58 minutes | Feb 16, 2021

S1 E09 - Crystallization Of CBD Isolate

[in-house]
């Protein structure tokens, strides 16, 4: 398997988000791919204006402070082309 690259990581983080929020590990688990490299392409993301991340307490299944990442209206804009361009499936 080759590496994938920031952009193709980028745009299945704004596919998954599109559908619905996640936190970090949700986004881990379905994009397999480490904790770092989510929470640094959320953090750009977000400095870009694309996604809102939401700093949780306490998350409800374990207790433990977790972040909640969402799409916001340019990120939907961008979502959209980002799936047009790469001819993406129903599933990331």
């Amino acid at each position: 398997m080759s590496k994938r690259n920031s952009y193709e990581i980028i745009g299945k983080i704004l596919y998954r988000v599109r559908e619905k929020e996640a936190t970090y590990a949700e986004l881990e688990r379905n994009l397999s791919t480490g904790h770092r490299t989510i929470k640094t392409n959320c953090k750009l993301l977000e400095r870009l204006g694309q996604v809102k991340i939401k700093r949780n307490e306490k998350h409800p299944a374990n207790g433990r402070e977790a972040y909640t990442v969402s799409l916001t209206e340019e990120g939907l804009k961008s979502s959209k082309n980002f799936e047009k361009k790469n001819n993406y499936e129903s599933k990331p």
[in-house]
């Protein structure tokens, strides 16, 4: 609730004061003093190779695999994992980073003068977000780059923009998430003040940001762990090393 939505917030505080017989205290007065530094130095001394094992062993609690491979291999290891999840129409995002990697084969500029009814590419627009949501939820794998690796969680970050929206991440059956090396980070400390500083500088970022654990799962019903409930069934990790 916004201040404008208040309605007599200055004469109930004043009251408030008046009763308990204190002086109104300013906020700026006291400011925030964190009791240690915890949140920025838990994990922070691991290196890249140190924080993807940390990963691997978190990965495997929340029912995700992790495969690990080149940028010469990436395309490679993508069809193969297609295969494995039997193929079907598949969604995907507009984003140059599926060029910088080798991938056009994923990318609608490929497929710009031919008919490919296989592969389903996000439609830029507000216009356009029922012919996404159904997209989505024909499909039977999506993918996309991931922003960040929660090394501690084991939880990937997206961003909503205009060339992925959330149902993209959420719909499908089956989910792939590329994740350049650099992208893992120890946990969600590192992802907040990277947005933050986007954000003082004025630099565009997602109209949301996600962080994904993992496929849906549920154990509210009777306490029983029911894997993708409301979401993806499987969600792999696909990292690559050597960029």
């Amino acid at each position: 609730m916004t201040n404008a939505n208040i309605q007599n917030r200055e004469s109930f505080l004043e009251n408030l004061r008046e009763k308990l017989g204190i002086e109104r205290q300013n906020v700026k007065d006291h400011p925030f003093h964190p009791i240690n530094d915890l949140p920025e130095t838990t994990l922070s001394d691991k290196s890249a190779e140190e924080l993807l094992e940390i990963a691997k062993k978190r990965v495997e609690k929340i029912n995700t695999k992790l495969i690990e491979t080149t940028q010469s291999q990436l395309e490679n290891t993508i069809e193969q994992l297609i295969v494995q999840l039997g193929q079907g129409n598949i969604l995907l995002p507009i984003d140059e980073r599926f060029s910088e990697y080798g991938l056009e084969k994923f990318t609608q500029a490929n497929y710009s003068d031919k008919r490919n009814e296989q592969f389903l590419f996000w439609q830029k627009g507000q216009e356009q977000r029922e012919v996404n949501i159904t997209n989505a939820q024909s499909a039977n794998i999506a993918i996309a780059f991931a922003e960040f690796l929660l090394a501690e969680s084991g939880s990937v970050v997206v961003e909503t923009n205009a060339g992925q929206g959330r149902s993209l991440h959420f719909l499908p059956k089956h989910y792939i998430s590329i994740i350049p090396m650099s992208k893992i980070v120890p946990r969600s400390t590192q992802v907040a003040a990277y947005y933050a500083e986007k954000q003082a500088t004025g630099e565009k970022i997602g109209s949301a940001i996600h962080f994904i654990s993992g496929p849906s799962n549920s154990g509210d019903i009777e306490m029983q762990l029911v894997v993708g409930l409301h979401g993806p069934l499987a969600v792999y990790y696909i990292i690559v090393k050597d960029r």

Luke Van Trieste of BR Instruments joins us to discuss CBD isolate crystallization. We get deep into the equipment, solvents, and SOPs used to crash out those crystals. We cover static and dynamic crystallization, as well as the continuous flow processes that are beginning to come online. In addition to the BR Instrument crystallization reactors, we discuss their patented spinning band distillation equipment.EPISODE TRANSCRIPT:Jason Showard - 00:00:10 Hello and welcome to Episode nine of The Modern Extractor. This podcast focuses on the processes, equipment and science found in a cannabis extraction laboratory. I'm your host Jason Showard, and I work professionally in the cannabis extraction field. Here in season one, we're focusing on ethanol extraction and post processing, with each episode digging into a particular stage in that process. The shows are released in an order that follows the workflow through a lab as material makes its way from cultivar to concentrate.  Jason Showard - 00:00:39 Last week we had Jay Horton on the show. He's the founder of Genovations and the man that got me started distilling cannabis. We talked specific SOPs for wiped film and rolled film distillation. We went through how to push your machine to the absolute limit and get the maximum throughput out of a wiper. He hit us with a ton of distillation knowledge gained from his years of experience in the trenches cranking out liters, as well as his experience installing and training on Chemtech equipment.  Jason Showard - 00:01:05 Moving on to this week's show, let's catch back up with a work in progress. So far, we've performed a cold ethanol extraction in a centrifuge. We've cold filtered the resulting miscella through a lenticular filter. We ran the filtered miscella through a falling film evaporator to separate the oil and the ethanol. We decarboxylated the crude oil to convert the cannabinoids. We terp stripped, then we distilled the oil, creating some beautiful golden distillate. As I said last week, distillate is the end of the line for THC.  Jason Showard - 00:01:34 But today we'll take CBD distillate a step further in the purification process and crystallize it into 99.9% pure CBD isolate. Joining me on the show today is a man who has processed many a kilo of isolate. He's very well versed in the equipment, solvents and processes of CBD crystallization. He's usually found flying around the world installing and training on BR instrument crystallization reactors, as well as their patented spinning band distillation equipment. He certainly knows his way around a cannabis extraction laboratory.  Jason Showard - 00:02:06 Luke Van Trieste, welcome to The Modern Extractor.  Luke Van Trieste - 00:02:09 Hi, thanks for having me.  Jason Showard - 00:02:10 Absolutely. Where are you calling in from today?  Luke Van Trieste - 00:02:13 I live just outside Baltimore, Maryland.  Jason Showard - 00:02:15 Right on. You were telling me earlier it's a snowy day out there. It's a rainy day here in Los Angeles.  Luke Van Trieste - 00:02:21 Yeah, plenty of bad weather lately this winter.  Jason Showard - 00:02:25 So talk to me a little bit about your path to joining BR instruments.  Luke Van Trieste - 00:02:31 So this is actually my 10th year at BR Instrument. I basically started off in high school doing graphic design content and creating marketing materials. I worked there through most of high school and college, until I got my degree in chemistry. And then I transitioned into my role, into doing installations and trainings. So if you buy a piece of our equipment, there's a very good chance that I'll be the person that's actually there, you know, running you through the show. So, yeah, 10 years. It's exciting.  Jason Showard - 00:03:08 So give us a bird's eye view of BR instrument as a company. How'd its start? Where is it now?  Luke Van Trieste - 00:03:14 So we produce mostly spinning band distillation equipment, which is really useful for high purity applications or for difficult separations. So we see a lot of work in the petroleum, the pharmaceutical, environmental, analytical industries. And obviously, you know, cannabis and hemp has become a very big part of our company as well. So we really just, any kind of distillation is pretty much our wheelhouse.  Jason Showard - 00:03:40 All right. So are you guys primarily working right now in the cannabis and hemp industry or are you spread out amongst all of that currently?  Luke Van Trieste - 00:03:50 We're spread out amongst all of that currently. So we do a lot of international business as well, which probably represents about half of the total business for us. And at this point in time, at least, there's not a ton of cannabis and hemp, although it's starting to pick up around the world. But that may be another couple of years while other countries figure out, you know, imports and exports and stuff like that.  Luke Van Trieste - 00:04:16 So I'd say cannabis is about, domestic cannabis, is about half of it. And the international, that basically encompasses all the other things I mentioned. It's probably about the other half of it right now.  Jason Showard - 00:04:28 OK, I've been intrigued by your spinning band distillation for a while now. Last week on the show, we covered, actually the last couple of weeks on the show, we covered distillation of cannabinoids with a rolled film distillation unit. While this show is technically about CBD isolate and crystallization, I think while I've got you on the line here, it makes sense to go over spinning band a little bit. So tell me a little bit about spinning band. How does it work?  Luke Van Trieste - 00:05:01 So if you're familiar with the colloquial, short path distillation. So by that I mean a small flask with a short little column, and basically a very simple distillation model. And not in reference to a wiped film or a rolled film distillation with appropriate pressure. So like Lab Society or Summit or one of many other companies produce those short paths. It functions more similarly to that than a wiped film.  Jason Showard - 00:05:33 Yeah, I've on the show here previously. I've referred to those as a tabletop short path. While the rolled or the wiped film still technically a short path, I believe you're referring to the tabletop short path, correct?  Luke Van Trieste - 00:05:45 Correct. So basically we are a batch process where you're going to at the beginning of the run, fill up your flask with your starting material and then you're going to heat it up. And then by using different boiling points of the different compounds in there, we're going to slowly separate them out. And basically how we do that is, the way to separate a vapor from a liquid is to have them interact more. Strangely enough. And that's going to enrich both of those phases in their majority component.  Luke Van Trieste - 00:06:19 And so a spinning band. What we're doing is by highly agitating the column area, as vapors come off of the boiling flask that we've been heating, we're greatly agitating these vapors and making them slam into the liquid and along the wall of the column, and basically forcing tons of interactions with a very high refresh rate.  Luke Van Trieste - 00:06:42 And that gives you the highest purity out of fractional distillation. And so a comparable method would be, for like a tabletop short path, if you put in a packing substrate. And that basically gives you a surface area for the vapor liquid interaction. So a spinning band, it's a dynamic interaction where that surface is always being changed, it's constantly being refreshed. And there's definitely some other advantages too. Such as a spinning band is going to have generally a higher throughput for the purity that you get. Because as the cycle of boiling and condensing happens, the helix of the spinning bands pumps the rejected liquid that has been condensed back into the boiling flask to start the cycle over again.  Luke Van Trieste - 00:07:32 But vapors are basically able to travel relatively freely up the column because there's a large open space. It's just moving. So there's a couple of advantages. But purity is definitely the name of our game.  Jason Showard - 00:07:48 Yeah, I've basically from talking to you guys at the trade shows and reading on the Internet, the amount of theoretical plates that can be created with these is pretty impressive, but something that you really don't run into with a wiped or a rolled film unit. That would definitely be the upside. Now, I've heard some people in the industry say that a downside to a system like this or to your traditional short path is going to be something like residence time. What do you say to that?  00:08:18  I say that cannabinoids aren't as fragile as people like to make them out to be. I think that, you know, frequently people take maybe a little bit too much care. I think a lot of it has to do with the type of product that you're trying to make. I'd say that the maximum temperature is almost more important than your residence time. And basically the thought process behind that is a general rule of thumb for chemistry, is that by every 10 degrees Celsius you raise the temperature, you cause a reaction to happen twice as fast.  Luke Van Trieste - 00:08:55 So taking twice as long is effectively the same thing as doing something 10 degrees hotter, from a chemical reactions perspective. So I think, you know, if you're really concerned about residence time, I think maybe you should look at the maximum temperatures that you're incurring first instead. And as long as you're below 200, 190 Celsius, you're really not going to see a ton of stuff.  Luke Van Trieste - 00:09:22 The funky things start to happen at about 210 to 220 degrees Celsius, in my experience. That's where you'll start to see more and more rapid degradation.  Jason Showard - 00:09:32 OK, so with your style machine, also, the way that it functions, you're going to end up with the lighter stuff, which is typically more fragile, coming off first and getting out of there before the temperature rises anyway for the most part, right?  Luke Van Trieste - 00:09:50 Yeah, absolutely. We do a decent amount of terpene processing, too, as well. Which involves using virtually no heat and just vacuum. And so instead of heating something, we can just reduce the pressure which will cause us to distil over. And with terpenes, they tend to be quite low yielding, but for that very reason, you want to be very careful with them and very gentle with them. And those can be removed first in kind of a separate process, but still on the spinning band.  Jason Showard - 00:10:18 All right. Well, I'm glad we got a chance to kind of jump into that. I've wanted to talk to you guys about spinning band and had thought about reaching out regarding that. And then, you know, when it came up to reach out to you regarding crystallization, I figured it was a great opportunity to do that. So the reason that I reached out to you specifically about CBD crystallization is because of a blog post that you wrote back in early 2019 on the BR Instrument blog about creating CBD isolate.  Jason Showard - 00:10:47 It was full of equipment, knowledge and SOPs and just basically a really nice, informative package. In addition to the post afterwards, people started commenting and you were jumping right in there and responding to everybody's questions in the comments. I think that's great and really aligns with my approach here at The Modern Extractor, which is to kind of curate and release the best information possible to the audience. So because of that, I was excited to talk to you and I'd like to move on to the actual science behind the final stage in the process we've been covering this season, which is crystallization.  Jason Showard - 00:11:20 So let's talk a little bit about what we're trying to produce here. CBD isolate is purified, crystalized CBD. Let's break that down. So what is a crystal?  Luke Van Trieste - 00:11:31 So a basic overview of what a crystal is, is that it's going to be a solid that has its molecules in an organized long-range structure. And so I think it's important to talk about things that are not a crystal, so a very common example is a glass. Glass is clear, it's pretty. You can cut it into a crystal, but that doesn't make it structurally on the molecular level, a crystal.  Luke Van Trieste - 00:11:58 Another example is going to be like some kind of plastic or wax where, you know, these are very big molecules that kind of interact with each other in a much different way than a nice crystal lattice. I think it's also important to point out that a lot of natural substances are polycrystalline. And basically that's going to mean that you took a bunch of individual crystal structures, grew them together, and then they fused. So this is going to cover, you know, metals, some rocks or a ceramic, for example.  Jason Showard - 00:12:30 OK, so with those things that you were just talking about, for example, the metals, the rocks, the ceramic, that is, they were crystalline in nature prior to having a bunch of these crystalline structures formed together and then fused due to heat or some other environmental conditions? Pressure?  Luke Van Trieste - 00:12:50 Yes, you can almost think about the way they fused together as a joint. And so frequently that's where a weak spot in the crystal may form, is at the interface of two of these different sub crystals. And so you can call gold crystalline in some context, but you're not going to have a gold crystal, if that makes sense. It's going to be quite small, realistically.  Jason Showard - 00:13:14 OK, so solubility is an important concept when it comes to crystallization. Talk to us a little bit about the relationship between solubility and crystallization.  Luke Van Trieste - 00:13:28 So solubility is going to be in this case, how much CBD can we jam into a given solvent at a given temperature? And there's ways to change that. An important way is temperature. So as you increase the temperature of anything, it's going to become more soluble. And if you decrease the temperature, it's going to become less soluble.  Luke Van Trieste - 00:13:54 So we want to, our goal is to basically create a solution that has a lot of CBD in it and that's going to be called "saturated." So a saturated solution is when we get to the point where if you add more CBD, it doesn't dissolve anymore, it just kind of sinks to the bottom of the container. Then you can also have a supersaturated solution.  Luke Van Trieste - 00:14:15 So this is going to be a solution that has more CBD than it should technically be allowed to at that temperature. And how we create that is you elevate the temperature to dissolve a lot of CBD, but then through some controlled method, you reduce the temperature without crystalizing any of the CBD out of solution. Suddenly you have CBD that's just maybe a little bit thermodynamically unhappy to be there at this point, but it's not quite ready to crash out.  Jason Showard - 00:14:44 OK, well, before we get further down the road into the SOPs of crystallization and specific stuff about equipment, let's talk about solvents for a moment here. While you're talking about solvents, there's a variety of them that can be used for crystallization. Are you making solvent decisions based on solubility or is that more of a boiling point or regulation or a safety decision?  Luke Van Trieste - 00:15:09 So primarily the issue is solubility, because if it doesn't crash out at some point or you can't dissolve any of it, then that's just kind of a non-starter. So our solvent of choice really needs to have a couple characteristics regarding solubility. So the first one is that CBD needs to dissolve into our solvent well, at an elevated temperature like I mentioned. However, at decreased temperatures, when we start to cool our solution, CBD needs to become relatively insoluble. If it stays too soluble at a low temperature, then we're not going to get crystal formation.  Luke Van Trieste - 00:15:49 The final solubility consideration is what is our waste product consisting of? So if we have THC that needs to be removed from these CBD crystals so you can sell them internationally, then you need to make sure that your solvent of choice also carries THC quite well at low temperatures, not just high temperatures. Otherwise you're just going to end up with kind of a goo coating your crystals as it will crash out, but not really crystallize either.  Jason Showard - 00:16:20 Some CBD sauce.  Luke Van Trieste - 00:16:22 Yeah. So that's how you